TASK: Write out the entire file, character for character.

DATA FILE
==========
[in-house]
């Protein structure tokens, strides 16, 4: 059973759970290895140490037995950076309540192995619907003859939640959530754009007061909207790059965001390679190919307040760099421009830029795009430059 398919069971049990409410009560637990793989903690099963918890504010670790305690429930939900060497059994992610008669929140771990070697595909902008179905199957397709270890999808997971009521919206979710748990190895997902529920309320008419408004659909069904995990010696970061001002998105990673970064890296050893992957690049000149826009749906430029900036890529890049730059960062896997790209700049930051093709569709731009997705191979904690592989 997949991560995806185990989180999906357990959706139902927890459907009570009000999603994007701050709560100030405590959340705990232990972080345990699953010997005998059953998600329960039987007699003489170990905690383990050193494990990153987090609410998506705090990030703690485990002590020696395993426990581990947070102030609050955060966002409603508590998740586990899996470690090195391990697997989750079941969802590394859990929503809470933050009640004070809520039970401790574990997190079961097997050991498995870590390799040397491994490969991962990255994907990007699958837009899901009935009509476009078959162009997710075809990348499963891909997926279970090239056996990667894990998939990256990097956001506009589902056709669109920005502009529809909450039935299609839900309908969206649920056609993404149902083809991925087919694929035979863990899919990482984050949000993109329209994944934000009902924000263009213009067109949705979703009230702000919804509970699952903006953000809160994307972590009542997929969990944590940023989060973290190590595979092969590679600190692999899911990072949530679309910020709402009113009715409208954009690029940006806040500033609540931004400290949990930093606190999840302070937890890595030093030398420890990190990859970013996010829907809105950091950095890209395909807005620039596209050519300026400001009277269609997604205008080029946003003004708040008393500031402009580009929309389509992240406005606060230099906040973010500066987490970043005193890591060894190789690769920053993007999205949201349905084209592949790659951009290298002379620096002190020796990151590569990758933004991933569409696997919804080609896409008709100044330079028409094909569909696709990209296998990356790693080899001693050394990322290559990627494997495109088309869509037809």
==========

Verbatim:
[in-house]
């Protein structure tokens, strides 16, 4: 059973759970290895140490037995950076309540192995619907003859939640959530754009007061909207790059965001390679190919307040760099421009830029795009430059 398919069971049990409410009560637990793989903690099963918890504010670790305690429930939900060497059994992610008669929140771990070697595909902008179905199957397709270890999808997971009521919206979710748990190895997902529920309320008419408004659909069904995990010696970061001002998105990673970064890296050893992957690049000149826009749906430029900036890529890049730059960062896997790209700049930051093709569709731009997705191979904690592989 997949991560995806185990989180999906357990959706139902927890459907009570009000999603994007701050709560100030405590959340705990232990972080345990699953010997005998059953998600329960039987007699003489170990905690383990050193494990990153987090609410998506705090990030703690485990002590020696395993426990581990947070102030609050955060966002409603508590998740586990899996470690090195391990697997989750079941969802590394859990929503809470933050009640004070809520039970401790574990997190079961097997050991498995870590390799040397491994490969991962990255994907990007699958837009899901009935009509476009078959162009997710075809990348499963891909997926279970090239056996990667894990998939990256990097956001506009589902056709669109920005502009529809909450039935299609839900309908969206649920056609993404149902083809991925087919694929035979863990899919990482984050949000993109329209994944934000009902924000263009213009067109949705979703009230702000919804509970699952903006953000809160994307972590009542997929969990944590940023989060973290190590595979092969590679600190692999899911990072949530679309910020709402009113009715409208954009690029940006806040500033609540931004400290949990930093606190999840302070937890890595030093030398420890990190990859970013996010829907809105950091950095890209395909807005620039596209050519300026400001009277269609997604205008080029946003003004708040008393500031402009580009929309389509992240406005606060230099906040973010500066987490970043005193890591060894190789690769920053993007999205949201349905084209592949790659951009290298002379620096002190020796990151590569990758933004991933569409696997919804080609896409008709100044330079028409094909569909696709990209296998990356790693080899001693050394990322290559990627494997495109088309869509037809």